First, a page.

Teenagers who stress about doing well in their GCSE exams are likely to get lower results than peers who remain calmer, research has found.
Researchers said pupils who worried about grades scored up to one and a half grades lower than their peers.
The study is based on a survey of 325 pupils, conducted three to four months before they took their GCSEs in 2012.
The research was carried out by Edge Hill University, the University of South Australia and the AQA exam board.
The teenagers, from the north west of England, were asked whether they agreed or disagreed with 44 statements covering three areas - exam worries, how confident they felt about dealing with their concerns and strategies they used to cope with anxiety.
Some of the statements pupils were asked if they agreed with included "I am anxious while taking exams", "If I fail an exam I am afraid I will be rated stupid by my friends" and "During exams I find myself thinking about the consequences of failing".
The findings, which are being presented to the British Educational Research Association (Bera) on Thursday, showed there was a link between worry and performing badly in exams - even after the pupils' previous achievements were taken into account.
"When prior attainment was controlled for, a higher GCSE score was predicted by lower worry and greater task-focused coping," the research paper said.
The difference between those who never worried and those that always did could be the difference between an A* and a B grade, the researchers said.
Dr Dave Putwain, from Edge Hill University, said: "There is no doubt that test anxiety, or to be more precise a high degree of worry over one's performance or the consequences of one's performance, has a detrimental effect on GCSE performance.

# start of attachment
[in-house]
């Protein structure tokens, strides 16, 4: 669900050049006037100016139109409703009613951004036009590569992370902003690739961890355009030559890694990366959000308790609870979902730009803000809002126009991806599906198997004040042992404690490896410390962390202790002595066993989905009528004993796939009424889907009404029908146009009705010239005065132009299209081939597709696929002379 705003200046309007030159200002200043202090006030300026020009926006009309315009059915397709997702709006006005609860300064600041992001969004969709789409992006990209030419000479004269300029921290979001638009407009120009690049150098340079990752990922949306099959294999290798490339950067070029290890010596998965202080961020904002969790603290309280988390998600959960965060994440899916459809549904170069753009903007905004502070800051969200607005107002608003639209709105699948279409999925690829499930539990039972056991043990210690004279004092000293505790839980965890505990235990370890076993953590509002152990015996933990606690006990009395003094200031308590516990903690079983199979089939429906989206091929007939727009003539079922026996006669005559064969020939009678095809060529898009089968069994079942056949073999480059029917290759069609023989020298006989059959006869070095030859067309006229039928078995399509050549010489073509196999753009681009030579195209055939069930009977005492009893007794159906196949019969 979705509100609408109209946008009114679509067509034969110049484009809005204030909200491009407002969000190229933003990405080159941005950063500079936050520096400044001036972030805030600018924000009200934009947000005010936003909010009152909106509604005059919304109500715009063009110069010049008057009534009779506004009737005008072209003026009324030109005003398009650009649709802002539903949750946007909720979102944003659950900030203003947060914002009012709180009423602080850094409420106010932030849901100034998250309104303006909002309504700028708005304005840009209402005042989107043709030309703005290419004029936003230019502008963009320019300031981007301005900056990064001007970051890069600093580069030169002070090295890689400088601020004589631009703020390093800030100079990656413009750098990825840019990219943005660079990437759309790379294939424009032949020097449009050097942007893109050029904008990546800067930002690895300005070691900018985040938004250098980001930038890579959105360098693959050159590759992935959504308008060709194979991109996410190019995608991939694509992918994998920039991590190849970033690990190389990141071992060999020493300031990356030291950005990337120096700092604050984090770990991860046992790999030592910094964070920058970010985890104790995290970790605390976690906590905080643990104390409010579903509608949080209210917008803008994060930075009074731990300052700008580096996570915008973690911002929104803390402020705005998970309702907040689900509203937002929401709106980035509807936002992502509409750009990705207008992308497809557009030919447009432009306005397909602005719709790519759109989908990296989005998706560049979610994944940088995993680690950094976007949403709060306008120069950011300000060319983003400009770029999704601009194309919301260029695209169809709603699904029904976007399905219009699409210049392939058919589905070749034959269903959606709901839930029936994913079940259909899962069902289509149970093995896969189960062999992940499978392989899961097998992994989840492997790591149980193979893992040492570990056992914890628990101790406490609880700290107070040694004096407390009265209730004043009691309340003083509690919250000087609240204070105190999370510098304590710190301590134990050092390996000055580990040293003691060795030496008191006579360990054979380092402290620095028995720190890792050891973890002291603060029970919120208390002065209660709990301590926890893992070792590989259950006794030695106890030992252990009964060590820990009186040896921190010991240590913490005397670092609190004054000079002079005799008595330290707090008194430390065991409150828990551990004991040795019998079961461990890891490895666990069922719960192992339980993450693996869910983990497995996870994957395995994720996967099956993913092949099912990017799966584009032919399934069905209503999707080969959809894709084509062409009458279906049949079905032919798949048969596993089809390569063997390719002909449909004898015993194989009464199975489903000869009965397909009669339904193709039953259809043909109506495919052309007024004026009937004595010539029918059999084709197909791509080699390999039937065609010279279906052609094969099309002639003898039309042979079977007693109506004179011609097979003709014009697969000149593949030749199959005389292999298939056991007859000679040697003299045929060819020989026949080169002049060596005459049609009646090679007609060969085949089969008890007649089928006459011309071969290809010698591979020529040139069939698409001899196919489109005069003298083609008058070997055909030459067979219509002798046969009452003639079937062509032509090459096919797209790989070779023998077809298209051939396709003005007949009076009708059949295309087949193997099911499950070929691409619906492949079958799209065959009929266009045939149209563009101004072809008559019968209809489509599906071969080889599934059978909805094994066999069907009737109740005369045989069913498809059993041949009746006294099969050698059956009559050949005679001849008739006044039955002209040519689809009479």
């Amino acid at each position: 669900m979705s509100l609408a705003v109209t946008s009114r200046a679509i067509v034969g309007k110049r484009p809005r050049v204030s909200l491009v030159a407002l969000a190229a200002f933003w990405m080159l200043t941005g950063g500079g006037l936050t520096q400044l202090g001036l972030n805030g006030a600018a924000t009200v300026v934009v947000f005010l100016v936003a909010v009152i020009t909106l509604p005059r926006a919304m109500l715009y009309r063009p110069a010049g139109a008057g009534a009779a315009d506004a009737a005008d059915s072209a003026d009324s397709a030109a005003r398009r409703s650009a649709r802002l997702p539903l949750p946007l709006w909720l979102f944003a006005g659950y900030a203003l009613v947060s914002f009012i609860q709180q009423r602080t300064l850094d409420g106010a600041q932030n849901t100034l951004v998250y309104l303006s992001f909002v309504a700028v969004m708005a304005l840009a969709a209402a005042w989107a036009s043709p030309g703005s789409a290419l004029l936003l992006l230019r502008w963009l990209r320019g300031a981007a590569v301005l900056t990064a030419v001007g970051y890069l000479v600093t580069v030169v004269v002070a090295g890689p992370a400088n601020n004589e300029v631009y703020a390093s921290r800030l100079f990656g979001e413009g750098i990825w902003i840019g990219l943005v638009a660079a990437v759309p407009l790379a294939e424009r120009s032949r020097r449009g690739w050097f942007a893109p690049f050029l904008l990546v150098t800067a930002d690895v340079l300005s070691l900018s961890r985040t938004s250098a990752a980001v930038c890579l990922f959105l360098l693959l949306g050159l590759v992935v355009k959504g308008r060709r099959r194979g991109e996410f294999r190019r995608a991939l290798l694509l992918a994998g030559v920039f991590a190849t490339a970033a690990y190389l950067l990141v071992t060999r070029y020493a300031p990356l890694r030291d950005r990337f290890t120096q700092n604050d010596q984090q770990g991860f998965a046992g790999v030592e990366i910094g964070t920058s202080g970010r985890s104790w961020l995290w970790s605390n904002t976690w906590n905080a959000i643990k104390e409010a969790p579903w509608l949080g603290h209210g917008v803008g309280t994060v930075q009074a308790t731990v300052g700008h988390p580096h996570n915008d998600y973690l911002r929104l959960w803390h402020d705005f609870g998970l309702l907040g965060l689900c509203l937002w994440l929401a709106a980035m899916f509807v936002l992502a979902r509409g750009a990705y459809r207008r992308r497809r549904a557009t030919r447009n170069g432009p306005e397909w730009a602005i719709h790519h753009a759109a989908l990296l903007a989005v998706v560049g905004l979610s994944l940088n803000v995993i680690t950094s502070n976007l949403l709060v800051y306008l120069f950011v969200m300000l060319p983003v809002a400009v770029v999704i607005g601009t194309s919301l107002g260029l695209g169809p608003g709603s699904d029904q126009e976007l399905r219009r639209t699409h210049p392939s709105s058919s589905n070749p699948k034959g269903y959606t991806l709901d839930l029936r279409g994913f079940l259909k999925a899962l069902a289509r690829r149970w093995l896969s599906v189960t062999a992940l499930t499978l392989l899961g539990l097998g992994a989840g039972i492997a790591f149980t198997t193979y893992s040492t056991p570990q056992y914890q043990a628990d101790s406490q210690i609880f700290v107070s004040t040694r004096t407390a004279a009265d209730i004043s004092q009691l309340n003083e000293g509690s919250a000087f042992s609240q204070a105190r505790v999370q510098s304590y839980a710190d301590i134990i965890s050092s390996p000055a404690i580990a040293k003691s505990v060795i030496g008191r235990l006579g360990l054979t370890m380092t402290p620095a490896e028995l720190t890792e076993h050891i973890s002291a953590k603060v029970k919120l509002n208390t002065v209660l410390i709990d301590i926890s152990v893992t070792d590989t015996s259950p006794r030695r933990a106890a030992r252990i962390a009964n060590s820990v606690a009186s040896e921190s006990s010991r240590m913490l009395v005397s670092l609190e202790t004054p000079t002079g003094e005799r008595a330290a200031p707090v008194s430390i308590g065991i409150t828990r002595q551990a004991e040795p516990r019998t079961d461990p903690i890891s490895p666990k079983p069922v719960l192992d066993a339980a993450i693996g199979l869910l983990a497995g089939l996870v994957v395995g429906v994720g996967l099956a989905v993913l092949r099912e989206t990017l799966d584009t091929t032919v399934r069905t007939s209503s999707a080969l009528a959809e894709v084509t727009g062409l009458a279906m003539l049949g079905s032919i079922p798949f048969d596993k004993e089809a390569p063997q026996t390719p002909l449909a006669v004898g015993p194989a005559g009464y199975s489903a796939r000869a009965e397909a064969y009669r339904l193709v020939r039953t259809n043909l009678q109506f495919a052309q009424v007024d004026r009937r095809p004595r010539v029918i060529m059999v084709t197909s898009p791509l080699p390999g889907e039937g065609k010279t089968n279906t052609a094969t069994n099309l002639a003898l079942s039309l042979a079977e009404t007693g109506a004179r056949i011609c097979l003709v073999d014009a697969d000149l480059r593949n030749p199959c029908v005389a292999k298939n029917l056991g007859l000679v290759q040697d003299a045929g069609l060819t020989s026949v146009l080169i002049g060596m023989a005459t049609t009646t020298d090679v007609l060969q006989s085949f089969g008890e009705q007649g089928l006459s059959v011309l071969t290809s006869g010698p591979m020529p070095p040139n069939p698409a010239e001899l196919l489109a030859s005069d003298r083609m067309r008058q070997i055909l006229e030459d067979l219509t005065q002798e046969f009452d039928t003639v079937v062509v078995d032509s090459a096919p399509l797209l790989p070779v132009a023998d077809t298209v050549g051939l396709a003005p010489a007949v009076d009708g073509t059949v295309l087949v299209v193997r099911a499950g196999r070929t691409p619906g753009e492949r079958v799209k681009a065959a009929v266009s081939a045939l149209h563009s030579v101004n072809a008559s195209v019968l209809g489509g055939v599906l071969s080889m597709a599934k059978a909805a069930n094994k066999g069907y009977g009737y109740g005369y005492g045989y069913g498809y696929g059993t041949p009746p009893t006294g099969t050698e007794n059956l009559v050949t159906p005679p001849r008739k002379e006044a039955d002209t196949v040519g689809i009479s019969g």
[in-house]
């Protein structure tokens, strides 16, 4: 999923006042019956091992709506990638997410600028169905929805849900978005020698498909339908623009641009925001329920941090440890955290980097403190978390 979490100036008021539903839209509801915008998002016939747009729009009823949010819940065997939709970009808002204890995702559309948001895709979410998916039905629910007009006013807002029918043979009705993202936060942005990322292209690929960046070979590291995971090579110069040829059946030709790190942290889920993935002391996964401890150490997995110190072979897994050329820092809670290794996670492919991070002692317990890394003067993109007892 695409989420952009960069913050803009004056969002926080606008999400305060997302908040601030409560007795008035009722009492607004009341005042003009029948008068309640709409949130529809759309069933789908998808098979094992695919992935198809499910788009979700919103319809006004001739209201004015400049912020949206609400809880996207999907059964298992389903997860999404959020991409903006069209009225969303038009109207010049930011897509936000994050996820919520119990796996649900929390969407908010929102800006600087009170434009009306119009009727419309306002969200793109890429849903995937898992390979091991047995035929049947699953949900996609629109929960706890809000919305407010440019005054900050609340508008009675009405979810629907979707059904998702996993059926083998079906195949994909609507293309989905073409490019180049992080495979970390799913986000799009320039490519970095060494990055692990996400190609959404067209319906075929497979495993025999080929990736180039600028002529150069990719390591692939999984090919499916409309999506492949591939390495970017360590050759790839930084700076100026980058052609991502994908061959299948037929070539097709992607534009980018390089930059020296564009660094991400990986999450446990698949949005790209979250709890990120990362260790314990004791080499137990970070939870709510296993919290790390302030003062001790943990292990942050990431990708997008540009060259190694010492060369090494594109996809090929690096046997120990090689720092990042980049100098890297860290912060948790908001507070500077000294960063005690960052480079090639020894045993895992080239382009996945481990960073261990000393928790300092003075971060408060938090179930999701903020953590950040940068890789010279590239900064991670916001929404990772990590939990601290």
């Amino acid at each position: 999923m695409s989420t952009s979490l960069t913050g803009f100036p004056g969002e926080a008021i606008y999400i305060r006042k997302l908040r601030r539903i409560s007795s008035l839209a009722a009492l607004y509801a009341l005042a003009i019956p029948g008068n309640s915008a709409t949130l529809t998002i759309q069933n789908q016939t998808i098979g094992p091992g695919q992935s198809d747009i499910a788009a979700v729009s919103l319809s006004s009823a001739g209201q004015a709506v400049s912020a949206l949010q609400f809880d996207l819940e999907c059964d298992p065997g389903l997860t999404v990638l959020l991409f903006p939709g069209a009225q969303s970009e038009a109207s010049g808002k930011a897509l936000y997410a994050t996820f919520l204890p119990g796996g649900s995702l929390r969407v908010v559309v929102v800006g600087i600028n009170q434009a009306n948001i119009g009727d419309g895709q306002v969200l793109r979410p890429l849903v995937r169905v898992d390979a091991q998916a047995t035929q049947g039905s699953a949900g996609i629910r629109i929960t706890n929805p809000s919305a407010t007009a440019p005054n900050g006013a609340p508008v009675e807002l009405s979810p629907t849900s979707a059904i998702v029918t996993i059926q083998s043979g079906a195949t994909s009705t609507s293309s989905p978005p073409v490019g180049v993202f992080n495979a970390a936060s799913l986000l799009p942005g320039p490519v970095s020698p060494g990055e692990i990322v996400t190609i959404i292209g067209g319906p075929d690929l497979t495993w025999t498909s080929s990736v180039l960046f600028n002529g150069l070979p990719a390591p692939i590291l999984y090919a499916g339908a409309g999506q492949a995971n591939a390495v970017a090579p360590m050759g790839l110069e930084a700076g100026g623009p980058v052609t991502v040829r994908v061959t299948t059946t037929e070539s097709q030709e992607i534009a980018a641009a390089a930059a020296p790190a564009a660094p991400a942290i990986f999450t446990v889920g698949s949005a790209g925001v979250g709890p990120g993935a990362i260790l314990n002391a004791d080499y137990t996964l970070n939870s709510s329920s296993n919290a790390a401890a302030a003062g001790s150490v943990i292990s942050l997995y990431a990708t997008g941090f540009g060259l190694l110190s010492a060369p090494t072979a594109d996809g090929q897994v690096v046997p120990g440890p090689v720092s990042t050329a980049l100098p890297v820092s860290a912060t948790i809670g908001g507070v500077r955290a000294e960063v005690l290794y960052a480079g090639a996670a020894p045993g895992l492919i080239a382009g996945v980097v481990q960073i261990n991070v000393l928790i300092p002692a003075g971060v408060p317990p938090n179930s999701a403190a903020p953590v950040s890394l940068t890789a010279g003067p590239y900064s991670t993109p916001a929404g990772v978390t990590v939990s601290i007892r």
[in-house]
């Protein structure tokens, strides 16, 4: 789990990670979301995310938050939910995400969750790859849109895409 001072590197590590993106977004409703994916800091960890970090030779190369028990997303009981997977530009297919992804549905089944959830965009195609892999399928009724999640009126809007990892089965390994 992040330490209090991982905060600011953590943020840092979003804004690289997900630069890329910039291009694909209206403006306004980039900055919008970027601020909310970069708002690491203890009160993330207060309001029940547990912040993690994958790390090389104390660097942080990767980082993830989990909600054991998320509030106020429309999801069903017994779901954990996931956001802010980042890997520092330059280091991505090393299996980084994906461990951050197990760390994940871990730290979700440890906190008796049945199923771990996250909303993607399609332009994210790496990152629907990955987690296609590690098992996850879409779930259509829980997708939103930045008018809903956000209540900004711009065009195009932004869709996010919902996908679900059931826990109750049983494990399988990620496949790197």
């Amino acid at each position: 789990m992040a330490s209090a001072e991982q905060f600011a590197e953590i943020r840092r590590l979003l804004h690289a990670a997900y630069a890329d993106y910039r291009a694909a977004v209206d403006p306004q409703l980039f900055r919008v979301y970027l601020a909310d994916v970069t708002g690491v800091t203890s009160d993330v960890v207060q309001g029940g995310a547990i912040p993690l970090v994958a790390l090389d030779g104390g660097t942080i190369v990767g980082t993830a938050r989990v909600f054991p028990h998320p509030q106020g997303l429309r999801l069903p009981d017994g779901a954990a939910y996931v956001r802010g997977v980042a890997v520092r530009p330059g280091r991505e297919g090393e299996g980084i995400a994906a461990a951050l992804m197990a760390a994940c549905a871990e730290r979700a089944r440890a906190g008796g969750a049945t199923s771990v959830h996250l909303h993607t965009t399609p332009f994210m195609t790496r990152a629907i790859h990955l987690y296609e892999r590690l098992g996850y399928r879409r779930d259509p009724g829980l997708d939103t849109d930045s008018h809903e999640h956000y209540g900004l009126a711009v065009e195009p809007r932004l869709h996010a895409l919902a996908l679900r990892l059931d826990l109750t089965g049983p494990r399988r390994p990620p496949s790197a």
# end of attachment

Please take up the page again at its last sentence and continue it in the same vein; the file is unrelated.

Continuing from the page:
"Our study controlled for prior attainment and also how good students were at dealing with exam pressure and found that increased worry still predicted lower achievement."
A separate piece of research due to be presented to the Bera conference assessed the benefits of the Teach First programme, which trains high-achieving graduates to work in schools in challenging areas.
The study, by the University of London's Institute of Education, found that students taking eight GCSEs were likely to see a boost of one grade in one of their subjects if there were Teach First teachers working at their school.
The findings, based on the GCSE results of 168 secondary schools taking part in the programme between 2003-04 and 2009-10, showed that while there was no gain to the school in the first year of having Teach First teachers in post, there were benefits in the second and third years.
Teach First, introduced under Labour in 2003, has also formed part of the coalition's schools policy - Education Secretary Michael Gove has promised to quadruple the number of recruits over the course of this Parliament.